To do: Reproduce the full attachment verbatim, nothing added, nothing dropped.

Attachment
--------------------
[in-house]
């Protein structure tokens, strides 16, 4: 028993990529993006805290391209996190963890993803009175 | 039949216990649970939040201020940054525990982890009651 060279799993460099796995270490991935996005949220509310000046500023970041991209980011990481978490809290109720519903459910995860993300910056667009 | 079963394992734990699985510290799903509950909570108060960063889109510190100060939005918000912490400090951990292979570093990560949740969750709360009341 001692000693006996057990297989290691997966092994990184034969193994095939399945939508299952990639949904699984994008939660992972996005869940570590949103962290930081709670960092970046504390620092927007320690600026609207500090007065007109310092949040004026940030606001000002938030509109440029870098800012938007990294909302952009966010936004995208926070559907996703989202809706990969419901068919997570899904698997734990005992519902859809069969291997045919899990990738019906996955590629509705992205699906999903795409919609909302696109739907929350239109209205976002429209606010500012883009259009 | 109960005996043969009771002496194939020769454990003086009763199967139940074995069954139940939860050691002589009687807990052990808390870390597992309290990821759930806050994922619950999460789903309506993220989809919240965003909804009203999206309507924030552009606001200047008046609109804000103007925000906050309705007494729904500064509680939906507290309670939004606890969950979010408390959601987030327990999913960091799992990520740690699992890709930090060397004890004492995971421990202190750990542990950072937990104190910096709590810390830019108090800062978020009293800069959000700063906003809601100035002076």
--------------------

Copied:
[in-house]
């Protein structure tokens, strides 16, 4: 028993990529993006805290391209996190963890993803009175 | 039949216990649970939040201020940054525990982890009651 060279799993460099796995270490991935996005949220509310000046500023970041991209980011990481978490809290109720519903459910995860993300910056667009 | 079963394992734990699985510290799903509950909570108060960063889109510190100060939005918000912490400090951990292979570093990560949740969750709360009341 001692000693006996057990297989290691997966092994990184034969193994095939399945939508299952990639949904699984994008939660992972996005869940570590949103962290930081709670960092970046504390620092927007320690600026609207500090007065007109310092949040004026940030606001000002938030509109440029870098800012938007990294909302952009966010936004995208926070559907996703989202809706990969419901068919997570899904698997734990005992519902859809069969291997045919899990990738019906996955590629509705992205699906999903795409919609909302696109739907929350239109209205976002429209606010500012883009259009 | 109960005996043969009771002496194939020769454990003086009763199967139940074995069954139940939860050691002589009687807990052990808390870390597992309290990821759930806050994922619950999460789903309506993220989809919240965003909804009203999206309507924030552009606001200047008046609109804000103007925000906050309705007494729904500064509680939906507290309670939004606890969950979010408390959601987030327990999913960091799992990520740690699992890709930090060397004890004492995971421990202190750990542990950072937990104190910096709590810390830019108090800062978020009293800069959000700063906003809601100035002076």